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ICONIC POPPY SCULPTURE WEEPING WINDOW OPENS IN CARLISLE
English Heritage will present Weeping Window at Carlisle Castle as part of he final year of 14-18 NOW's UK-wide tour of the iconic poppies.
Location: Carlisle Castle
(23/05/2018 - 08/07/2018)
(16/06/2018 10:00 - 24/06/2018 16:00)
(21/06/2018 01:30 - 27/09/2018 04:00)
(23/06/2018 - 30/06/2018)
(23/06/2018 - 31/12/2018)
(26/06/2018 01:30 - 02/10/2018 04:00)
(26/06/2018 11:00 - 18:00)
(27/06/2018 - 30/06/2018)
(27/06/2018 12:00 - 17:30)
(30/06/2018 - 31/12/2018)
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Event date: 23/05/2018 - 08/07/2018 Export event
Event Location: Carlisle Castle
The iconic poppy sculpture Weeping Window is now on spectacular display at Carlisle Castle.
The dramatic work, by artist Paul Cummins and designer Tom Piper, will be in the city until July 8, as part of the final year of 14-18 NOW’s UK-wide tour of the poppies.
Thousands of ceramic poppies cascade from the top of the castle's keep. This sea of red arcs over the inner ward wall and flows down into the outer ward of the castle complex.
Carlisle is one of just four venues to host the installation during 2018.
Admission to the castle is free until July 8 and it’s open daily 10am to 6pm.
Weeping Window is one of two sculptures from the Blood Swept Lands and Seas of Red installation, originally displayed at the Tower of London in 2014. That original artwork was made up of 888,246 poppies, one to commemorate every British or Colonial life lost at the front during the First World War.
The presentation by 14-18 NOW, the UK’s arts programme for the First World War centenary, gives people across the UK the chance to experience the impact of the ceramic poppy sculptures in a range of places that had particularly strong connections to the First World War.
Having been the headquarters of the Border Regiment, the castle makes a fitting location. 23,000 recruits passed through the castle during the First World War, with battles claiming 7,000 lives. The regiment was honoured with five Victoria Crosses.
The sculptures have already been displayed in 15 locations since the tour started in 2015 and viewed by more than 3.75 million people to date. At the end of the tour they will become part of the Imperial War Museums’ collection.
Andrea Selley, Historic Properties Director of English Heritage North, said: “The installation has been a true labour of love and an insight into the intricacies of building such a unique sculpture.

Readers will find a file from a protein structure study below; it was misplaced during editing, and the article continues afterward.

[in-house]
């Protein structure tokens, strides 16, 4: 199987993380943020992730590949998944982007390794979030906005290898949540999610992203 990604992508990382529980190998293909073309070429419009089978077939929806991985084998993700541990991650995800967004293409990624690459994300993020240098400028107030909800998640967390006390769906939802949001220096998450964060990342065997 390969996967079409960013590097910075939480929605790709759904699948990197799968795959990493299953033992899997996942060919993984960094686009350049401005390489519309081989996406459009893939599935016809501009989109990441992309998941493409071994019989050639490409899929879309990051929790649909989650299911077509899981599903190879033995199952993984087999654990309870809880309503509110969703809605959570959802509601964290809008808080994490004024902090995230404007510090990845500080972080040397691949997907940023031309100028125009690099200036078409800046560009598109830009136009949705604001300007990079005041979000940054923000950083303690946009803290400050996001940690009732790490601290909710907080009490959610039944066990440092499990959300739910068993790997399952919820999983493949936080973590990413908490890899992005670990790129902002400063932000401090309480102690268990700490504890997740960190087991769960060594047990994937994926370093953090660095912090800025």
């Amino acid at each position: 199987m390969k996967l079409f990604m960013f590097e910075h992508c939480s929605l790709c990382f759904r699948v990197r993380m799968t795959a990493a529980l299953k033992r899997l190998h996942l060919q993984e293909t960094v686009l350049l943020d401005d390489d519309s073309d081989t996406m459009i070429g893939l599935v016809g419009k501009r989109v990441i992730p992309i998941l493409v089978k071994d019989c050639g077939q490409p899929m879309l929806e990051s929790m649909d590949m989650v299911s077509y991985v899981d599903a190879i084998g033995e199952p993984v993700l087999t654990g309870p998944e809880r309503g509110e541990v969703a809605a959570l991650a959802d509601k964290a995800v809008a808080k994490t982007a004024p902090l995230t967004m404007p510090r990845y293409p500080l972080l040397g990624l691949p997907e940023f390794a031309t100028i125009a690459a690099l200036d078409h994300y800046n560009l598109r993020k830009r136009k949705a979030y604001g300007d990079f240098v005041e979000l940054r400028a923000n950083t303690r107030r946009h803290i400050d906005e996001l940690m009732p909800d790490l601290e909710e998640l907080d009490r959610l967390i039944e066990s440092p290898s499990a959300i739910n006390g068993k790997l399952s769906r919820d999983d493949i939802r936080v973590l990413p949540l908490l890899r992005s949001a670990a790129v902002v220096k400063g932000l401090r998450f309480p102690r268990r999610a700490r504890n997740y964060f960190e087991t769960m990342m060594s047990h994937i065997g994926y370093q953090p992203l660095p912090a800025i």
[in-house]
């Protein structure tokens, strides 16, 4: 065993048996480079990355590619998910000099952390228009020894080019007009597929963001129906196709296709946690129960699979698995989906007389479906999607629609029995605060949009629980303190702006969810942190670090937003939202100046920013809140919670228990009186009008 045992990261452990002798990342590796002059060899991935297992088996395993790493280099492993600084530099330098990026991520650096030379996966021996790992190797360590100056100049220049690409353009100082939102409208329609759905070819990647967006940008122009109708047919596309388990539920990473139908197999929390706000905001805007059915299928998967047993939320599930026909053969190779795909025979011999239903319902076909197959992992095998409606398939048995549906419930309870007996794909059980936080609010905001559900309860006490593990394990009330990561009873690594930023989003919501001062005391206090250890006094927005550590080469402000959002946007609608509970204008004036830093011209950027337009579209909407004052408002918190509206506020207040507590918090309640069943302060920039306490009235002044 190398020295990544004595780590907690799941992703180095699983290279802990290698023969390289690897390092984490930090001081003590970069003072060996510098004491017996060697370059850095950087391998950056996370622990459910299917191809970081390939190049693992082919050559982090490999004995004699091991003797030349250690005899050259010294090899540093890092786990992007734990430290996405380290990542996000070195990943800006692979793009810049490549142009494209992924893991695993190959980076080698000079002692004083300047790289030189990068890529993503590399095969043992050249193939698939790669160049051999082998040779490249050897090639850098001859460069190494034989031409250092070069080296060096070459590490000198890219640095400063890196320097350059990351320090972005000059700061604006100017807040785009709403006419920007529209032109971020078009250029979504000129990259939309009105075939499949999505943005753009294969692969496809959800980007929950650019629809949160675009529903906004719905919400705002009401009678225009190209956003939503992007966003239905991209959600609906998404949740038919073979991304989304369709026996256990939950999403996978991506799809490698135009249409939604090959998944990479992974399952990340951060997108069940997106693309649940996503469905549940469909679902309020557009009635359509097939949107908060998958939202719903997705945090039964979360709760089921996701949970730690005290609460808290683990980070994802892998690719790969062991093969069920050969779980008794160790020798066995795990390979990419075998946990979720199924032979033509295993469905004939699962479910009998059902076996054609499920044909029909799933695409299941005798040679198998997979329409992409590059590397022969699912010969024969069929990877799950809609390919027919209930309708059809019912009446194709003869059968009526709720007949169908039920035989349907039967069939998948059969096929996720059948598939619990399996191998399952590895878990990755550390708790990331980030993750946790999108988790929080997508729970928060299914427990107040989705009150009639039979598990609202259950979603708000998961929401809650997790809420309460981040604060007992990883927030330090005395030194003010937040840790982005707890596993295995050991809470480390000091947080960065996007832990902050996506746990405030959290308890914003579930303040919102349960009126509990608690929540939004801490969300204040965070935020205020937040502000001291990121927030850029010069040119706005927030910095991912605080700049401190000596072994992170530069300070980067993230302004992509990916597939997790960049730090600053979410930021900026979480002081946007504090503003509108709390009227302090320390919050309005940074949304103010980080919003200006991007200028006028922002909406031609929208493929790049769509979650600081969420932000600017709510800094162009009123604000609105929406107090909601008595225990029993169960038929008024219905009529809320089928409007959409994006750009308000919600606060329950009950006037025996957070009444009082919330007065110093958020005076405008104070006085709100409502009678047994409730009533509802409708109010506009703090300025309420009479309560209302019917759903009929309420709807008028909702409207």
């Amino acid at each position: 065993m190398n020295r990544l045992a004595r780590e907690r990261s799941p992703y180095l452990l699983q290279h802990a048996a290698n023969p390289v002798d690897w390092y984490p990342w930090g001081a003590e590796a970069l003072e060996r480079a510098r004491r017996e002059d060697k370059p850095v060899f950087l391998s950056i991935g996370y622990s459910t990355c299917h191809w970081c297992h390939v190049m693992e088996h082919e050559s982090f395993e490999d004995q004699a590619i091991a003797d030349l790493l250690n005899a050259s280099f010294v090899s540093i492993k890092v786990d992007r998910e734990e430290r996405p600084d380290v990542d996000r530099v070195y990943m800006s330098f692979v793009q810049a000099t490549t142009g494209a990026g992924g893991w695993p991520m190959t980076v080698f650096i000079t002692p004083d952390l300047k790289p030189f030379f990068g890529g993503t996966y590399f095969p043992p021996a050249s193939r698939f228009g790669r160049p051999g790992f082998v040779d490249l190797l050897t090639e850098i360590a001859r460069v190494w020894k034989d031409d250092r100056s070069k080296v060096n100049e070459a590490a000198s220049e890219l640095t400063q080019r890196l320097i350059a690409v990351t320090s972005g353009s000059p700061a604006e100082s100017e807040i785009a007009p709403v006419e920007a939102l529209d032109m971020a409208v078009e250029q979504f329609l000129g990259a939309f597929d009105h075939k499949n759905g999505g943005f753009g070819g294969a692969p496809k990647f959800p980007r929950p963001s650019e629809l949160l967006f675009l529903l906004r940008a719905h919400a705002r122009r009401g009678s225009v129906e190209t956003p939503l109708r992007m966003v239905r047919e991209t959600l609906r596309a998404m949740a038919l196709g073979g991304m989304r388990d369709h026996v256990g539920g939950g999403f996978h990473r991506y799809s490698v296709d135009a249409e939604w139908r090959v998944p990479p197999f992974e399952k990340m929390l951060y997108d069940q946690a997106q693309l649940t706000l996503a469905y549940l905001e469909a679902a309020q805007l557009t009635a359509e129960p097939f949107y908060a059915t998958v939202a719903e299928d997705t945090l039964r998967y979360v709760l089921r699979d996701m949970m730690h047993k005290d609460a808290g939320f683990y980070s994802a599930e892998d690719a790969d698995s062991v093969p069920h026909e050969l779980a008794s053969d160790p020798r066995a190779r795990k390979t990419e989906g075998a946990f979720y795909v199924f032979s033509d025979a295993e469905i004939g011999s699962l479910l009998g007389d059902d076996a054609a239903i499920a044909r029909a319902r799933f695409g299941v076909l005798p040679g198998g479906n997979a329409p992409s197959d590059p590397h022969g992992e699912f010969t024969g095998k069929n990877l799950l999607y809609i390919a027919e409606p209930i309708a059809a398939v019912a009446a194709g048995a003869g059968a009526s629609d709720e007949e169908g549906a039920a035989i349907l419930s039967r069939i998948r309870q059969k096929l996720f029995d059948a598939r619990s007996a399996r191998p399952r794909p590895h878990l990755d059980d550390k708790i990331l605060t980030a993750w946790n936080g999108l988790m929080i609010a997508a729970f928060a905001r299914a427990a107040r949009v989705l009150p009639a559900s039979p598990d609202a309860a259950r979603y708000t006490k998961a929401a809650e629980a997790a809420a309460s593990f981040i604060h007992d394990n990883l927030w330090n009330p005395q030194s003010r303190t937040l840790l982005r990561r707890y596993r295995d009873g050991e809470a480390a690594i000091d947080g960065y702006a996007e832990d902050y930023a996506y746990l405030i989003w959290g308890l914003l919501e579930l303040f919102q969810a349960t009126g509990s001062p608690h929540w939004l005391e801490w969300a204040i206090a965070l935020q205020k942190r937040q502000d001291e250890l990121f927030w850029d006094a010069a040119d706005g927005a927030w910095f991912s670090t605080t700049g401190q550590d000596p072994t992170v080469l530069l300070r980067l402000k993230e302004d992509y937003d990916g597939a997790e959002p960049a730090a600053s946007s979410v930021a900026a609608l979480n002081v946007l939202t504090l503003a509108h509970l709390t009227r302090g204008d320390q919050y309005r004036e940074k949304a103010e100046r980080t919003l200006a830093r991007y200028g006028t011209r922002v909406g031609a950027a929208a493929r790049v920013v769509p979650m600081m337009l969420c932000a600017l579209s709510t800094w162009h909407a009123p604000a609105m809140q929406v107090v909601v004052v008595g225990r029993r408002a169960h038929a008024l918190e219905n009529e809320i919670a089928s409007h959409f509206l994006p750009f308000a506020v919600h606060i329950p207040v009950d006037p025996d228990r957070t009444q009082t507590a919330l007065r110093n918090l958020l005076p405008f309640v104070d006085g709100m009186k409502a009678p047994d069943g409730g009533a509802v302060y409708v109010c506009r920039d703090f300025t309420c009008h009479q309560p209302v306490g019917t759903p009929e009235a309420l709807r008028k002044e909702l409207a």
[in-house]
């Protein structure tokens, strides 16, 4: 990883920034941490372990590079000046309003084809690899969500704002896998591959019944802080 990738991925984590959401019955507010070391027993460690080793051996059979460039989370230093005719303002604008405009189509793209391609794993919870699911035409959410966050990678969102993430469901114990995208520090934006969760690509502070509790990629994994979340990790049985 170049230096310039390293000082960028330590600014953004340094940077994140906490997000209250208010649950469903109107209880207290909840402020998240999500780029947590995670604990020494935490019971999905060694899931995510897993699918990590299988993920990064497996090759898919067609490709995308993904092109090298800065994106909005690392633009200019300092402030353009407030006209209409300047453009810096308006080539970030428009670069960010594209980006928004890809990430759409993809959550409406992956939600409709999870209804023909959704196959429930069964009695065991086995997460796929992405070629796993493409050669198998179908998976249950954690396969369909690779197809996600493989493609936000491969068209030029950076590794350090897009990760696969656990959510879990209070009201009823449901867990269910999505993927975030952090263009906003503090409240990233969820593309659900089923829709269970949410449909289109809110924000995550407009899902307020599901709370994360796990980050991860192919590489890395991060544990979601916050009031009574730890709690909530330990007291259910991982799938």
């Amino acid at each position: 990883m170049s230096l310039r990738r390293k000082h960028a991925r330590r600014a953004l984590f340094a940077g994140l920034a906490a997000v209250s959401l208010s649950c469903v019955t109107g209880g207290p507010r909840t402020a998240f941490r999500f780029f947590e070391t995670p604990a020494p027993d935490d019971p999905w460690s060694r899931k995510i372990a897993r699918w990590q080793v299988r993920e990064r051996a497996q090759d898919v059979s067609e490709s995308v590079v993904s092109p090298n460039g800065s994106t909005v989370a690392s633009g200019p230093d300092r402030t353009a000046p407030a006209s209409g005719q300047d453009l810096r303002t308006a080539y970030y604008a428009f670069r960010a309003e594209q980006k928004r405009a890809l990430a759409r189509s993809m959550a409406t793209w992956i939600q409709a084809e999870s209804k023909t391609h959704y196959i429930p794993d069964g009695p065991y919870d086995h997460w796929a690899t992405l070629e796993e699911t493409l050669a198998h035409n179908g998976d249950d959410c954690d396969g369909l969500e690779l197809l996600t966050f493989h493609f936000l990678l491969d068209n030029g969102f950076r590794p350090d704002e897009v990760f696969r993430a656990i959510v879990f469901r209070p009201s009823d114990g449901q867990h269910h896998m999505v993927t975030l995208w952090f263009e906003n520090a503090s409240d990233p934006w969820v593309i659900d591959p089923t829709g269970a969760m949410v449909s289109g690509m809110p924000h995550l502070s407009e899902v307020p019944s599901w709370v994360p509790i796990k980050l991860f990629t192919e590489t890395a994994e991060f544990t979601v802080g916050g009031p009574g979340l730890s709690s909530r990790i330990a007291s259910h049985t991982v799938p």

“The historical legacy of the castle is such that this is the perfect location especially in the last year of the Poppies tour and we look forward to welcoming visitors to see what is an extraordinary work of art, within an extraordinary location.”
Jenny Waldman, Director of 14-18 NOW, said: “The poppies have captivated millions of people across the UK, and we are delighted to present Weeping Window at Carlisle Castle as part of the ongoing tour. We are so grateful to artist Paul Cummins and designer Tom Piper for these two enormously powerful artworks of national significance that continue to inspire all who see them.”
Together, the sculptures Wave and Weeping Window are made of more than 11,000 poppies.
Poppies: Weeping Window by artist Paul Cummins, artist & Tom Piper, designer at Carlisle Castle
Footage courtesy of 14-18 NOW
Wondering what you might do when the poppie visit is finished? then take a look A At this article
The mighty border keep with over 900 years of history, learn more...
Carlisle Cricket Club pavilion at Edenside was flooded in 2005 and 2015. the club commissioned archaeologists to carry out investigations into moving the clubhouse which uncovered evidence of Roman baths. The work has since uncovered significant archaeology and high quality find of a premier league importance.
The dig is still ongoing and its future plans are still in the planning phases. You can learn more in our Roman Carlisle digital story, including a photo gallery of the dig and its many artifacts.
Carlisle is one of thirteen of England’s historic cities which have collaborated to develop an innovative augmented reality (AR) product that is set to bring heritage to life. .
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